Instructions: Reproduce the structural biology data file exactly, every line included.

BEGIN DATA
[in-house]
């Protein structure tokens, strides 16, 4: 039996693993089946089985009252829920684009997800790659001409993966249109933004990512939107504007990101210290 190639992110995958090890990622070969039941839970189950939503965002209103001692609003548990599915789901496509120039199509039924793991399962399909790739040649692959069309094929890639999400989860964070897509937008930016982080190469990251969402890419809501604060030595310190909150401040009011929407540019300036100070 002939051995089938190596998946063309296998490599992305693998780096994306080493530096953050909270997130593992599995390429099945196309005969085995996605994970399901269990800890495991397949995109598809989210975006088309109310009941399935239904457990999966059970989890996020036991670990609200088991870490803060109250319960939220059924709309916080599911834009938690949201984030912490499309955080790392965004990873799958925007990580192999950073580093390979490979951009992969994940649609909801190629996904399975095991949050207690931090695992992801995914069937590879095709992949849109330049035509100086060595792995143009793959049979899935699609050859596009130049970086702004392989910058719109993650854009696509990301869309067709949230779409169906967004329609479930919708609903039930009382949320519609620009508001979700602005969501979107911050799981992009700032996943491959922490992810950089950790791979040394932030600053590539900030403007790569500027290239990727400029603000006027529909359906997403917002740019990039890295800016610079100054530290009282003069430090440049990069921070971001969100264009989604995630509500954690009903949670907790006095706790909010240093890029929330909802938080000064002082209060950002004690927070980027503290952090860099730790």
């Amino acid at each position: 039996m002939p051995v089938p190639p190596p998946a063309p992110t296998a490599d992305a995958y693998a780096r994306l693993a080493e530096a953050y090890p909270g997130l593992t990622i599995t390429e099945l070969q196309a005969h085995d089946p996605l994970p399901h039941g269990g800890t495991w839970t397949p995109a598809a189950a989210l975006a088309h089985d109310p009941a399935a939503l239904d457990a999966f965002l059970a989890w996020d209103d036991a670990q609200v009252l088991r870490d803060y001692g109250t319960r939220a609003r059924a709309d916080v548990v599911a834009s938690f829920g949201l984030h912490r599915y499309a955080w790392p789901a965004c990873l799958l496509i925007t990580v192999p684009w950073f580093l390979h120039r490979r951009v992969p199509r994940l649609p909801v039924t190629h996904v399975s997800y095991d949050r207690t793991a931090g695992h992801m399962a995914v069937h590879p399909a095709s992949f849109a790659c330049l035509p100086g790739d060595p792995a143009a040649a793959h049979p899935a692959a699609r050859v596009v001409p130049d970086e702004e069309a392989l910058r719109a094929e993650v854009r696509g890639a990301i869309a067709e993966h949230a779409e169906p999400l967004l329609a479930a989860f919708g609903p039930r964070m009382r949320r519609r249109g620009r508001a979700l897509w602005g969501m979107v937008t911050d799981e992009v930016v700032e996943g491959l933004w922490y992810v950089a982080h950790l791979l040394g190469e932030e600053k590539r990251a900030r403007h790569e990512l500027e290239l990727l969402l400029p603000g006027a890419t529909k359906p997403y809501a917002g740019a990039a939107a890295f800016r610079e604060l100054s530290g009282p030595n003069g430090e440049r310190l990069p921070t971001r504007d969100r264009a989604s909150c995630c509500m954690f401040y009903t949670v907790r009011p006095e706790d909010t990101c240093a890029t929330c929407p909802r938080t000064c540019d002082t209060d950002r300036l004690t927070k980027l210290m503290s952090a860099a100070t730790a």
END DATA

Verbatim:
[in-house]
């Protein structure tokens, strides 16, 4: 039996693993089946089985009252829920684009997800790659001409993966249109933004990512939107504007990101210290 190639992110995958090890990622070969039941839970189950939503965002209103001692609003548990599915789901496509120039199509039924793991399962399909790739040649692959069309094929890639999400989860964070897509937008930016982080190469990251969402890419809501604060030595310190909150401040009011929407540019300036100070 002939051995089938190596998946063309296998490599992305693998780096994306080493530096953050909270997130593992599995390429099945196309005969085995996605994970399901269990800890495991397949995109598809989210975006088309109310009941399935239904457990999966059970989890996020036991670990609200088991870490803060109250319960939220059924709309916080599911834009938690949201984030912490499309955080790392965004990873799958925007990580192999950073580093390979490979951009992969994940649609909801190629996904399975095991949050207690931090695992992801995914069937590879095709992949849109330049035509100086060595792995143009793959049979899935699609050859596009130049970086702004392989910058719109993650854009696509990301869309067709949230779409169906967004329609479930919708609903039930009382949320519609620009508001979700602005969501979107911050799981992009700032996943491959922490992810950089950790791979040394932030600053590539900030403007790569500027290239990727400029603000006027529909359906997403917002740019990039890295800016610079100054530290009282003069430090440049990069921070971001969100264009989604995630509500954690009903949670907790006095706790909010240093890029929330909802938080000064002082209060950002004690927070980027503290952090860099730790």
């Amino acid at each position: 039996m002939p051995v089938p190639p190596p998946a063309p992110t296998a490599d992305a995958y693998a780096r994306l693993a080493e530096a953050y090890p909270g997130l593992t990622i599995t390429e099945l070969q196309a005969h085995d089946p996605l994970p399901h039941g269990g800890t495991w839970t397949p995109a598809a189950a989210l975006a088309h089985d109310p009941a399935a939503l239904d457990a999966f965002l059970a989890w996020d209103d036991a670990q609200v009252l088991r870490d803060y001692g109250t319960r939220a609003r059924a709309d916080v548990v599911a834009s938690f829920g949201l984030h912490r599915y499309a955080w790392p789901a965004c990873l799958l496509i925007t990580v192999p684009w950073f580093l390979h120039r490979r951009v992969p199509r994940l649609p909801v039924t190629h996904v399975s997800y095991d949050r207690t793991a931090g695992h992801m399962a995914v069937h590879p399909a095709s992949f849109a790659c330049l035509p100086g790739d060595p792995a143009a040649a793959h049979p899935a692959a699609r050859v596009v001409p130049d970086e702004e069309a392989l910058r719109a094929e993650v854009r696509g890639a990301i869309a067709e993966h949230a779409e169906p999400l967004l329609a479930a989860f919708g609903p039930r964070m009382r949320r519609r249109g620009r508001a979700l897509w602005g969501m979107v937008t911050d799981e992009v930016v700032e996943g491959l933004w922490y992810v950089a982080h950790l791979l040394g190469e932030e600053k590539r990251a900030r403007h790569e990512l500027e290239l990727l969402l400029p603000g006027a890419t529909k359906p997403y809501a917002g740019a990039a939107a890295f800016r610079e604060l100054s530290g009282p030595n003069g430090e440049r310190l990069p921070t971001r504007d969100r264009a989604s909150c995630c509500m954690f401040y009903t949670v907790r009011p006095e706790d909010t990101c240093a890029t929330c929407p909802r938080t000064c540019d002082t209060d950002r300036l004690t927070k980027l210290m503290s952090a860099a100070t730790a």